Two of the core deliverables for the Erewhon project are the creation of technical specifications for using geolocation for university resources and to compile a report on dynamic location-dependent information delivery services. Now, this certainly sounds very nice and there is even more information on the two deliverables to be found in the JISC application, but I thought it would be a good idea to tell you a bit more about what it is that we actually want to do and how we plan to meet the deliverables.

In this post I will tell you about OxPoints a simple geodatabase, which is currently in use at the University of Oxford and which we intend to redo, since it does not fulfill our requirements of a geodatabase for university resources.

OxPoints – the current system

Map of all colleges on www.ox.ac.uk

Map of all colleges on http://www.ox.ac.uk

If you browse the University websites you might come across a dynamically generated map of all of Oxford’s colleges. This map is generated using the Google Maps API and data (the longitude and latitude for each college) provided by a system called OxPoints. OxPoints was developed at OUCS to provide geolinking information for the University of Oxford and is able to output its data, for example, as KML which is the input format used by Google Maps and Google Earth.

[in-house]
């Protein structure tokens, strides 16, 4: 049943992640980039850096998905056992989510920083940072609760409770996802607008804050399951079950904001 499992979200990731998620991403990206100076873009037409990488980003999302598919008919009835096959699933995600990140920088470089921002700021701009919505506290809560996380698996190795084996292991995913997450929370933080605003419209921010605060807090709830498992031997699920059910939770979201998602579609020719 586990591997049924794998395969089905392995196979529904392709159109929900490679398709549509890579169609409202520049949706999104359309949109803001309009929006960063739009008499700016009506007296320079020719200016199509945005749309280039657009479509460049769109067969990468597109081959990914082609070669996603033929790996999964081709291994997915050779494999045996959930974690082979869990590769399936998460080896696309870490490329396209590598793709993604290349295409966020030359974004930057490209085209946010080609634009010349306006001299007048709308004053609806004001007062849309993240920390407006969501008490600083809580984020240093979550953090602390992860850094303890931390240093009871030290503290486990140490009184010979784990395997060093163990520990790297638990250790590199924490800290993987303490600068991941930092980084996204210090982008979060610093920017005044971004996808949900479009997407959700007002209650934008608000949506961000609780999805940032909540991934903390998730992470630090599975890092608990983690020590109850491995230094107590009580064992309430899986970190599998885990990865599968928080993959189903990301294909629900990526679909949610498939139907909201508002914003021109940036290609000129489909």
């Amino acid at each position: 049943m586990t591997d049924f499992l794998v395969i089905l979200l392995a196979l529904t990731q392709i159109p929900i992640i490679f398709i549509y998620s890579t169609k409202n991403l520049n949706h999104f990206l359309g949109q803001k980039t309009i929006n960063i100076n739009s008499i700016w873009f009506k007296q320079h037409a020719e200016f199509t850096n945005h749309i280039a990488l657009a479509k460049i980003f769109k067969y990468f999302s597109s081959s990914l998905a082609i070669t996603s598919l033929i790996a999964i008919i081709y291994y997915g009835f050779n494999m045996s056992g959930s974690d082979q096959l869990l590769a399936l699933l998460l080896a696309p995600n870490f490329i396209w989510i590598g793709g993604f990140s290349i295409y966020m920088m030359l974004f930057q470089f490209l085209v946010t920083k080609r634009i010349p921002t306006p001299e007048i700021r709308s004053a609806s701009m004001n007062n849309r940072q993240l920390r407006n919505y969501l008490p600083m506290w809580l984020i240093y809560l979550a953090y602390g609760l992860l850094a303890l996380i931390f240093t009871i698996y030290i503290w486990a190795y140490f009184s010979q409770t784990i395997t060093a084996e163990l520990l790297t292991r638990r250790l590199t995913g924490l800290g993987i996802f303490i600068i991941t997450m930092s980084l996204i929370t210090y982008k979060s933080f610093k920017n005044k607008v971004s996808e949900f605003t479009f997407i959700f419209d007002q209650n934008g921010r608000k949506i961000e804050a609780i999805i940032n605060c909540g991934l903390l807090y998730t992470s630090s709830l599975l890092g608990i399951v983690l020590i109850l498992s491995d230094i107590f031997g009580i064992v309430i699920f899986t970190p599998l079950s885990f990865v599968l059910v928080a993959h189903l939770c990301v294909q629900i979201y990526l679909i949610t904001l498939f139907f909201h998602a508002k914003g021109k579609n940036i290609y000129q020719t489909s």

A good question to ask now would be: “It seems to do the job. So why do you want to create a new one?”

To answer this, we have to dig a bit deeper into the current system and have a look at how it stores its data.
OxPoints uses an XML language called TEI (more information on TEI) to store information about colleges and units and associated buildings, rooms etc. A typical OxPoints record looks something like this:

<place type="college" xml:id="alls">
   <placeName>All Souls College</placeName>
   <place subtype="primary" type="building">
       <placeName>Lodge</placeName>
       <location when="2007-01-29T13:08:55.535Z">
           <geo rend="0">-1.253042221069336 51.75278555467572</geo>
       </location>
   </place>
   <place type="building">
       <place type="room">
           <placeName>Wharton Room</placeName>
       </place>
   </place>
</place>

What this bit of XML tells us is, that there is a college called All Souls College and that it owns two buildings, one located at -1.25 51.75 (longitude, latitude) and the other one without any geoinformation but with a room called Wharton Room.

It is easy to see, that this system allows us to store colleges and information on all buildings that a college owns and even all the rooms inside each building. So we should be able to answer queries of the form: “Give me a list of all rooms, owned by college A, that have a capacity greater than X and show them on a map”. But what about this query: “Give me a list of all the rooms, used by college A”?
The problem with this query is, that colleges tend to use buildings that they do not own, which is something that we cannot express directly in the current storage format. Since the information that college A owns building B is stored implicitly through the XML hierarchy, one solution would be to start copying all the building records for each used building into our college record, ending up in something like this: